Tuesday, February 08, 2005

Balance a factor in the New Bay Incarnate...



East Bay Express Article on the West Coast rap renaissance.


Excerpt:


So what changed, and when? While Locksmith's second-place finish at the MTV battle catalyzed the New Bay movement, it actually started at least a year earlier. In 2002, the Frontline (who first formed in 1996) teamed up with battle-hardened, turf-affiliated Oakland MC Balance (formerly of the group Tango + Kash) and a bunch of other artists, including the Federation's Goldie Gold, SF's Mr. Kee, Oakland's Mistah F.A.B., and Sacramento's Zac Wood for the Watch Out Now and New Bay mix tapes. Back then, this confederacy of fresh-faced artists called themselves the New Bay to signify their new way of thinking. Early Frontline material such as " and Locksmith, Left, by appearances during started branding term?s the dexterity; lyrical agile more discernibly with music mobb of attitude hard-nosed fused ?Workout? Califoolya? Balance on freestyle shows on SF commercial urban stations KMEL and WYLD, as well as LA's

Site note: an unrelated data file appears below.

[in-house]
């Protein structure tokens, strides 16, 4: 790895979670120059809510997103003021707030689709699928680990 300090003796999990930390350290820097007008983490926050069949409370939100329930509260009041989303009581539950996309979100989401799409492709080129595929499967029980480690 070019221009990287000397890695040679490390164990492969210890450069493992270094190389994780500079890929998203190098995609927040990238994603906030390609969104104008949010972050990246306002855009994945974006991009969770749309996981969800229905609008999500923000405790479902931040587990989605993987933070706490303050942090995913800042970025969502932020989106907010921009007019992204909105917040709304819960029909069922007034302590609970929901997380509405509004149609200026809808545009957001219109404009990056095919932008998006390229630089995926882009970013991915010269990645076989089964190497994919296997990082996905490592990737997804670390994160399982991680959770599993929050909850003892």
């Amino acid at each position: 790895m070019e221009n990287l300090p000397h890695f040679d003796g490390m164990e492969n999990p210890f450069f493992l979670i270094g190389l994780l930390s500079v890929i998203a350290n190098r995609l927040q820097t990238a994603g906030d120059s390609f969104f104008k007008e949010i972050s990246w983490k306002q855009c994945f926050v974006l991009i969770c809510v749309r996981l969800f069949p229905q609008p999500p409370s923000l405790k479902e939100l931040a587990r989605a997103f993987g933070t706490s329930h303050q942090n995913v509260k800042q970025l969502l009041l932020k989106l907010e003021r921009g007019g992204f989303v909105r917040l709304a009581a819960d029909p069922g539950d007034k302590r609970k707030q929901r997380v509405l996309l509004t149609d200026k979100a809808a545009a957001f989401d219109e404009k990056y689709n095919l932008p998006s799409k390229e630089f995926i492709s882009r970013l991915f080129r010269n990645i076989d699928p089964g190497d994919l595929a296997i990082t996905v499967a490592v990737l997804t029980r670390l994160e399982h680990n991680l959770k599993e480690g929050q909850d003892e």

In part, Balance says, the movement was born out of necessity -- appearing on freestyle shows was "probably the only way we could get on the radio at that time," he says. "We didn't have any connections. I'm not talking about payola and shit like that, but just who you know. 'Do you know the DJ, does the DJ know your music?'" Although "Nice Girl," his duet with Baby Jaymes, is currently clocking morning drive-time spins on KMEL, Balance recalls that "At that time, we weren't even thinking about radio."

"I never heard of the New Bay until Balance and those guys started yelling 'The New Bay,'" says Sean Kennedy, CEO of Ill Trendz, an Oakland-based record pool and urban marketing firm whose clients include national major-label artists and local indie hustlers alike -- Kennedy boasts that he personally took the Bullys wit Fullys album to Jazzy Jim Archer at KMEL and got it approved for airplay. "The first time I heard of the New Bay was during the freestyle sessions at KMEL in February of 2003," Kennedy recalls. "They were saying it on the radio. I never heard of it before, because they never had a platform before to promote that way."

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